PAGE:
- Is the highly lucrative Mombo Concession camp the motivation?
- ‘Friendly faction’ at Wilderness teams with BPOPF
Botswana Public Officers Pension Fund (BPOPF) is rumoured to have closed a deal to acquire a larger interest in Wilderness Safaris, with 20.4 million shares bought on the Johannesburg Stock Exchange (JSE).
“Wilderness, like Mascom is a cash cow for the 150 000 members of BPOPF,” a source says.“BPOPF already owns 8 percent of the listed shares, it is another 8 percent of the unlisted shares owned by BPOPF, together with Puma and ‘the friendly faction’ that will make it a Botswana owned company,” revealed the source, adding that “as it is, the company is just in the hands of foreigners,” the source said.
At the heart of the faction’s motivation, apparently, is the highly lucrative Mombo Concession which charges as much as P40 000 per night for patrons in the peak season.
Sources have previously asserted that the Botswana Stock Exchange listed company is split into two prominent factions that are both concerned about who will have ultimate control of the company. 34.6% of Wilderness Safaris is owned by The Tollmans through Wine Investments, which makes the largest share holders. They are followed by international sporting brand, Puma SE, which holds 25.1% of the stake. If the Tollmans were to combine their stake with Puma, they would command a 60% majority shareholding with Puma; Puma SE and the Tollmans are central to how the question of who controls the company will be settled in the end.
Insiders say that following the 2013 exposé by the local media which revealed the Tollmans’ rough scuffle with the US Internal Revenue Service (IRS) over their offshore tax evasion scandals, and the US$ 100 million settlement they ended up paying over the matter; other shareholders put it to the Tollmans that with this reputation, it was bad for business to have them as the face of the company.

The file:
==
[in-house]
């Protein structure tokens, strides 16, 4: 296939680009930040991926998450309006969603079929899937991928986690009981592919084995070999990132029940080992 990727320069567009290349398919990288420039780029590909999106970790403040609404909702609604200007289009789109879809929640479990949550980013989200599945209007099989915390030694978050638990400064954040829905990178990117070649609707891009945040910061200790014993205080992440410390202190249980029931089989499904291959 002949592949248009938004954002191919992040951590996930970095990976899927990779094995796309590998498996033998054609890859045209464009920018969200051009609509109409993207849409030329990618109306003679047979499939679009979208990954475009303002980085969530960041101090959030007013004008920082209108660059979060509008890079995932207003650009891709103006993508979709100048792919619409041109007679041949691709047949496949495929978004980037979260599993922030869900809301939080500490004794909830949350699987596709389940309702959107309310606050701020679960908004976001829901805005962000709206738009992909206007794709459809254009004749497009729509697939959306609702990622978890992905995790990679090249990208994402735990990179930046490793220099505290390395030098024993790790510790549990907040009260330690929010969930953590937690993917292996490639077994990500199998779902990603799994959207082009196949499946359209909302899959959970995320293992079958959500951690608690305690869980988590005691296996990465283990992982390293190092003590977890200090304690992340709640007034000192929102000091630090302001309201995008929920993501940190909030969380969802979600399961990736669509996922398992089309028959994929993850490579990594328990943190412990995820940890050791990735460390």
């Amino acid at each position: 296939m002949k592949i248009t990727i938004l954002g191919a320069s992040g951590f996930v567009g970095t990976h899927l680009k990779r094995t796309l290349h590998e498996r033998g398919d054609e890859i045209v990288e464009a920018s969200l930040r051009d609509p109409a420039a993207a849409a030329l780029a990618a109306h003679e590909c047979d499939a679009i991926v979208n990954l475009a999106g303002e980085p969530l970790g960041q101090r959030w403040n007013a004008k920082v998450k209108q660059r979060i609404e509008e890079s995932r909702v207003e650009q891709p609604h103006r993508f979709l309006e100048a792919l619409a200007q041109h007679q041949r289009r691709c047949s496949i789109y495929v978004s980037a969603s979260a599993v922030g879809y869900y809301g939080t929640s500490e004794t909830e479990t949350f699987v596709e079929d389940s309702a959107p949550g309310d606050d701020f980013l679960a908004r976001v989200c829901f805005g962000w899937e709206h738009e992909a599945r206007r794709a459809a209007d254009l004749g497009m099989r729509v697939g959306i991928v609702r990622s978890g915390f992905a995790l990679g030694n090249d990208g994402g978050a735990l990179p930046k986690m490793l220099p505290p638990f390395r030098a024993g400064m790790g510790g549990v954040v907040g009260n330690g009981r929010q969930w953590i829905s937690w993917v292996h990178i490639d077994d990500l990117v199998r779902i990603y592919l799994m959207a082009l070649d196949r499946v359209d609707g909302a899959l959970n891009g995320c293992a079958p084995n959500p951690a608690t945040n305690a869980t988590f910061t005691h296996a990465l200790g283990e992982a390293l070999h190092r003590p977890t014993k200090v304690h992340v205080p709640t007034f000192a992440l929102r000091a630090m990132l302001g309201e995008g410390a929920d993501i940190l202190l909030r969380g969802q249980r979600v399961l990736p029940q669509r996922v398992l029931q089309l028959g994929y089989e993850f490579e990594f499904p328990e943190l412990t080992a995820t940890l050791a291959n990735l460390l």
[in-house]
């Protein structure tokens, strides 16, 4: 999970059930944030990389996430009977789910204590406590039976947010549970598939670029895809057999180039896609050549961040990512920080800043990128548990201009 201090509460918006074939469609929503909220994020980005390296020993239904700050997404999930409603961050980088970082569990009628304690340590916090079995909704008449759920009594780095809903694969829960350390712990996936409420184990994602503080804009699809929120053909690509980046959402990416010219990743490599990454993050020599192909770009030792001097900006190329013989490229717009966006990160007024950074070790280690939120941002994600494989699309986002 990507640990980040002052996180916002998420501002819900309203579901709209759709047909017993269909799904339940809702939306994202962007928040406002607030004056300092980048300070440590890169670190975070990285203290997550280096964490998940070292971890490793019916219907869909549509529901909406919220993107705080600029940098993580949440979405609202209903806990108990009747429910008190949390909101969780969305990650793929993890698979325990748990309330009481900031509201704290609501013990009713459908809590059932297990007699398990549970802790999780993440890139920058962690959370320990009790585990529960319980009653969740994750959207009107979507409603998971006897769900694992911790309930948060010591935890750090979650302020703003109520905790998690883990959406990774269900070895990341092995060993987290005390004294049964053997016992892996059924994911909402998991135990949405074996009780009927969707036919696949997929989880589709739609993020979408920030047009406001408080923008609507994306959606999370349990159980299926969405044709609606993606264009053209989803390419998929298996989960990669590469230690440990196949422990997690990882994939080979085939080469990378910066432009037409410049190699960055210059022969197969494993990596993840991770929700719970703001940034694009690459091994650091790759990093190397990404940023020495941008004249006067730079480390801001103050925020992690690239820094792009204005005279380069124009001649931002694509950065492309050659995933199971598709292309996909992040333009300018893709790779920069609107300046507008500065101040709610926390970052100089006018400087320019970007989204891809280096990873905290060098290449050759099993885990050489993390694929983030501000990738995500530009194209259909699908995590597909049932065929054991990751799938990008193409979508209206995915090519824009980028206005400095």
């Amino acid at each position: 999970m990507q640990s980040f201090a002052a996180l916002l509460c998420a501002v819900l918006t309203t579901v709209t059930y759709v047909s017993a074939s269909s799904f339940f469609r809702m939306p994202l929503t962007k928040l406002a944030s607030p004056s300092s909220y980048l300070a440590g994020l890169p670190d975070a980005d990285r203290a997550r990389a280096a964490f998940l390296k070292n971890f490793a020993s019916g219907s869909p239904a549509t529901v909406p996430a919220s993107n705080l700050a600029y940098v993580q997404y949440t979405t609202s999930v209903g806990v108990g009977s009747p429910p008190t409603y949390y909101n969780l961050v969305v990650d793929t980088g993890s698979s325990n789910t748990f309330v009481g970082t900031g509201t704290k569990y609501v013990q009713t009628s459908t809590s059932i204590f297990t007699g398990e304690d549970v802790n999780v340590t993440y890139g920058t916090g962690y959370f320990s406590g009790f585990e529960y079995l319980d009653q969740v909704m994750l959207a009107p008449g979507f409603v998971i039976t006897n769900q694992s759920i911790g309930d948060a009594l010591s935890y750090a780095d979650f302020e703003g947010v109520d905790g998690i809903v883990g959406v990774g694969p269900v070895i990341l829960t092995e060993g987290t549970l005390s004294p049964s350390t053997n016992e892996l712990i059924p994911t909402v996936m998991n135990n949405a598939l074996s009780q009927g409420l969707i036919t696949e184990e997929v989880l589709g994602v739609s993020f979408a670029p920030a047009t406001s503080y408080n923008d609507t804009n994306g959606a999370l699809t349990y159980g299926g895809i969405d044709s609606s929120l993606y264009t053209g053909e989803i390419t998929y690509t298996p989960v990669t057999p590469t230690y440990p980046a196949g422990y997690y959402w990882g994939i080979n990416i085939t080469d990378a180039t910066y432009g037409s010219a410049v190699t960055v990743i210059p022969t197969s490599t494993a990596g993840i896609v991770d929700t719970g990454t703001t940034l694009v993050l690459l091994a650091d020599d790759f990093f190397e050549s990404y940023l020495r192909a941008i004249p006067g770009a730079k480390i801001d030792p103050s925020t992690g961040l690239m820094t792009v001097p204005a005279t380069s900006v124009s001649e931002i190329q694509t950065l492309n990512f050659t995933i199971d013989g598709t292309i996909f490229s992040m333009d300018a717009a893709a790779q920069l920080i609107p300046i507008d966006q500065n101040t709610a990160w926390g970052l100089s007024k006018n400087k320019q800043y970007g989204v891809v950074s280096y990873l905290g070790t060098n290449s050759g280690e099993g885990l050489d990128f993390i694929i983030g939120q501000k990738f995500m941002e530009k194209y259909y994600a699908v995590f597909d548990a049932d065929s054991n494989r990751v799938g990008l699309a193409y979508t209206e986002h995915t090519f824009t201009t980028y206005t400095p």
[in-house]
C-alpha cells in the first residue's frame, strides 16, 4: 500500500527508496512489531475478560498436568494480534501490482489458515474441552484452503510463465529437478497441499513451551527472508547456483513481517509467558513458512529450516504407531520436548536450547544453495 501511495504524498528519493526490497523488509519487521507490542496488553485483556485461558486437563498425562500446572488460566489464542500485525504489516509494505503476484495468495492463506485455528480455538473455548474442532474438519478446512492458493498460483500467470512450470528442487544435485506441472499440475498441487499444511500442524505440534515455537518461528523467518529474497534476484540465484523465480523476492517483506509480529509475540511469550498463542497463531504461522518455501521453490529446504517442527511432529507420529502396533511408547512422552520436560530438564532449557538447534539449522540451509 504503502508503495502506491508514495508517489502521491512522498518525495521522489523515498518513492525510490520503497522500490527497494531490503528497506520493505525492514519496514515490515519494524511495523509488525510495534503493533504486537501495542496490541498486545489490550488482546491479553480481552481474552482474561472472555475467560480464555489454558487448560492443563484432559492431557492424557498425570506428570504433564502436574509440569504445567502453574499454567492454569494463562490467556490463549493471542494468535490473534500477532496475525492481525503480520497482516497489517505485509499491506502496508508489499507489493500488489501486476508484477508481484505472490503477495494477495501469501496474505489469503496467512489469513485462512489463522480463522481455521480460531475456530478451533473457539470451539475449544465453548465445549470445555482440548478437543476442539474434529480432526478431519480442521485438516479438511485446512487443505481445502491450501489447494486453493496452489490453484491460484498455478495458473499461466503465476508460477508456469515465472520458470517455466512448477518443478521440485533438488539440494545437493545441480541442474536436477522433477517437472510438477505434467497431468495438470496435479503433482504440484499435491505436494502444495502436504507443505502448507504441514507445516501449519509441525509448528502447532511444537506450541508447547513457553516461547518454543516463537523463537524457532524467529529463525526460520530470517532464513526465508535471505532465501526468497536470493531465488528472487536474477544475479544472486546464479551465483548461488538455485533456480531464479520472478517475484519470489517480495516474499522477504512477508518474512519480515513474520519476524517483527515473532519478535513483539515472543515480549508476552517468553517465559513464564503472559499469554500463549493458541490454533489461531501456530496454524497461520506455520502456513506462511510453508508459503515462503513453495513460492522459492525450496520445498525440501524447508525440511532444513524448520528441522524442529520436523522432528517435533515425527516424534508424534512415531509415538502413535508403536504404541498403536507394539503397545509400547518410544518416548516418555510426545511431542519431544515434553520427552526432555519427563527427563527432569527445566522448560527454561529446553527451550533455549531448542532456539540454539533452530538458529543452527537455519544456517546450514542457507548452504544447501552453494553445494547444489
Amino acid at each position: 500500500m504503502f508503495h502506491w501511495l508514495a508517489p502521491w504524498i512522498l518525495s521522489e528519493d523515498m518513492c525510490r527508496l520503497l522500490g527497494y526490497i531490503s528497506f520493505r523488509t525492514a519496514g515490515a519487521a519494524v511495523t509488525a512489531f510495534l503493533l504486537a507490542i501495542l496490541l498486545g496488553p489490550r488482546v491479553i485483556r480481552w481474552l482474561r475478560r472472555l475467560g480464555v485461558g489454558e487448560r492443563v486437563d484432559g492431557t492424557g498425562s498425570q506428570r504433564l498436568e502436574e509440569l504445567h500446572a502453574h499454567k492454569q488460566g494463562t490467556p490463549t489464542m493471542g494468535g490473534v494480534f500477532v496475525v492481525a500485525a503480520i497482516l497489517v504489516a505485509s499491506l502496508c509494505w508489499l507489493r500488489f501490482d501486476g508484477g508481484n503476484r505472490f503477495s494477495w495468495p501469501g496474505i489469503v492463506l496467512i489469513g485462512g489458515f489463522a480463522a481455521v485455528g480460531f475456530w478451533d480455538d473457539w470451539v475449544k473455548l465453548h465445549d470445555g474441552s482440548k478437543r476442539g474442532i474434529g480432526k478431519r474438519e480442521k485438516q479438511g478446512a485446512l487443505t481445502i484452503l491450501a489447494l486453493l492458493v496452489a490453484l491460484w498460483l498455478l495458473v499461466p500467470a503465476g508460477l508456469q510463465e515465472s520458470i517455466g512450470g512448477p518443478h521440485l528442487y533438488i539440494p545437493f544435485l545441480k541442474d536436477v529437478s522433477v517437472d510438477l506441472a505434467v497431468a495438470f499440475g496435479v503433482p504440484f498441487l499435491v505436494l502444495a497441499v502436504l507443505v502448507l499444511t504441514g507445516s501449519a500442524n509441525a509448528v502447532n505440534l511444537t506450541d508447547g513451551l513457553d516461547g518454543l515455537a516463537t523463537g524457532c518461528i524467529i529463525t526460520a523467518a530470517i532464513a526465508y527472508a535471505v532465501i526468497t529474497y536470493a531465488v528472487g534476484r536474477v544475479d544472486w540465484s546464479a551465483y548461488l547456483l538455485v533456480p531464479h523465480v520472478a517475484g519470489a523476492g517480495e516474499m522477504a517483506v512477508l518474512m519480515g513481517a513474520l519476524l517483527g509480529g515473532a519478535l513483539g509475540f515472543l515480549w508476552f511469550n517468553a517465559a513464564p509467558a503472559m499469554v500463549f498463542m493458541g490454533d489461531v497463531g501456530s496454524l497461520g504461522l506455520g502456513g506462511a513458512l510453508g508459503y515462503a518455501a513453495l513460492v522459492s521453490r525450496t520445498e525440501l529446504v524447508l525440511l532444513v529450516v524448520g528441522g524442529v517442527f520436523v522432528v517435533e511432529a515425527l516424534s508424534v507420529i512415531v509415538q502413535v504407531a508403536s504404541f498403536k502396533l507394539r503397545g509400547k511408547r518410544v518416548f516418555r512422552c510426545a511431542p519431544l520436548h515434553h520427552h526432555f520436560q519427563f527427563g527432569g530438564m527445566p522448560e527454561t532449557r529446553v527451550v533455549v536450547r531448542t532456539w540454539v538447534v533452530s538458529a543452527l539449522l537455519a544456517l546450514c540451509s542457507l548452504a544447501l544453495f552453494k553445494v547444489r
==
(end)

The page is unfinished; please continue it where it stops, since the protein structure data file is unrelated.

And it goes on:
Ultimately, whatever happens with internal shareholding issues at Wilderness Safaris, both parties will have to avert the possibility of Mombo Concession being re-tendered by government, something which sources who spoke to Gazette Business say is a real possibility and an issue of concern to all parties within the company. Mombo is a prime camp location for Wilderness Safaris: it is their flagship location. It lies atop the Chiefs Island which has an embarrassment of wild animals, and is counted among the very best in the entire delta.
“Without Mombo, their entire business proposition in Botswana will become shaky because it is by far margins the most profitable in the group,” an industry expert said with authority.
“If Mombo does come up for tender, it will be hotly contested. A hotly contested site will attract a hefty lease fee, so for this reason Wilderness Safari is evidently anxious to avoid a re-tender process and duck under the radar screen for two reasons: to be sure of re-securing it, and to contain a possible massive lease fee hike which might be caused by other companies putting up competitive bids,” the source argued.
It is not clear how the re-tendering of Mombo would be averted, if such an interest exists, but the Botswana Tourism Organization is from time to time advised by the Collins Newman and Co law firm on questions of tourism concessions tendering. It is also not clear to what extent Parks Tafa who is both Managing Partner at the law firm and Board Chair at Wilderness can help resolve such an impasse. It is often taken for granted that because he is also President Khama’s personal lawyer and an influential member in the BDP, Tafa’s influence can swing things one way or the other. Sources say that bringing BPOPF will guarantee Mombo Concession to Wilderness, avoiding the possibility it being re-tendered.
Gazette Business also understands that the Tollmans have access to President Khama, and could be able to make their case, should they want to have a say in how to avoid the re-tendering of Mombo.
Attempts to get clarity on what this development means for Wilderness Safaris were futile as Parks Tafa and Keith Vincent were not reachable on their mobile and office line respectively.